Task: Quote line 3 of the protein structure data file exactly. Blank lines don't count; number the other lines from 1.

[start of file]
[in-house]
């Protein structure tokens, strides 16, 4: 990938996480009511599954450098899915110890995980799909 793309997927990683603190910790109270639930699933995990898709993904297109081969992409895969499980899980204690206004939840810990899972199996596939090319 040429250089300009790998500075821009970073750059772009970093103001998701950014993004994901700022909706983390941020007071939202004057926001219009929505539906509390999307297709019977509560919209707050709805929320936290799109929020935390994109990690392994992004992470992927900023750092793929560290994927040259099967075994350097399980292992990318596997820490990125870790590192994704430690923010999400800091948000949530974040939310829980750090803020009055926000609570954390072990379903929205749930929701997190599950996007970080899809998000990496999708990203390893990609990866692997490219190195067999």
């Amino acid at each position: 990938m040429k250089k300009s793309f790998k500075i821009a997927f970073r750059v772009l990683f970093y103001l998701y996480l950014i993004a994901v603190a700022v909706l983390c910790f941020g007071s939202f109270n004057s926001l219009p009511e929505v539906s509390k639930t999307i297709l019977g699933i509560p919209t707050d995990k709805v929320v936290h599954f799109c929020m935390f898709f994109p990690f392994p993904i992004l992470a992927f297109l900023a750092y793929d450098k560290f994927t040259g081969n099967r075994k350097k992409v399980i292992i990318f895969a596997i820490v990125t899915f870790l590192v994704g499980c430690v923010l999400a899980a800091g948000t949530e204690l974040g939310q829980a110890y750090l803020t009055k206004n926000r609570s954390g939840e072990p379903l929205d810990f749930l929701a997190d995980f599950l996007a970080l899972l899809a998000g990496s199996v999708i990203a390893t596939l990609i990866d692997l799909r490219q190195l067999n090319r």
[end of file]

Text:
């Amino acid at each position: 990938m040429k250089k300009s793309f790998k500075i821009a997927f970073r750059v772009l990683f970093y103001l998701y996480l950014i993004a994901v603190a700022v909706l983390c910790f941020g007071s939202f109270n004057s926001l219009p009511e929505v539906s509390k639930t999307i297709l019977g699933i509560p919209t707050d995990k709805v929320v936290h599954f799109c929020m935390f898709f994109p990690f392994p993904i992004l992470a992927f297109l900023a750092y793929d450098k560290f994927t040259g081969n099967r075994k350097k992409v399980i292992i990318f895969a596997i820490v990125t899915f870790l590192v994704g499980c430690v923010l999400a899980a800091g948000t949530e204690l974040g939310q829980a110890y750090l803020t009055k206004n926000r609570s954390g939840e072990p379903l929205d810990f749930l929701a997190d995980f599950l996007a970080l899972l899809a998000g990496s199996v999708i990203a390893t596939l990609i990866d692997l799909r490219q190195l067999n090319r």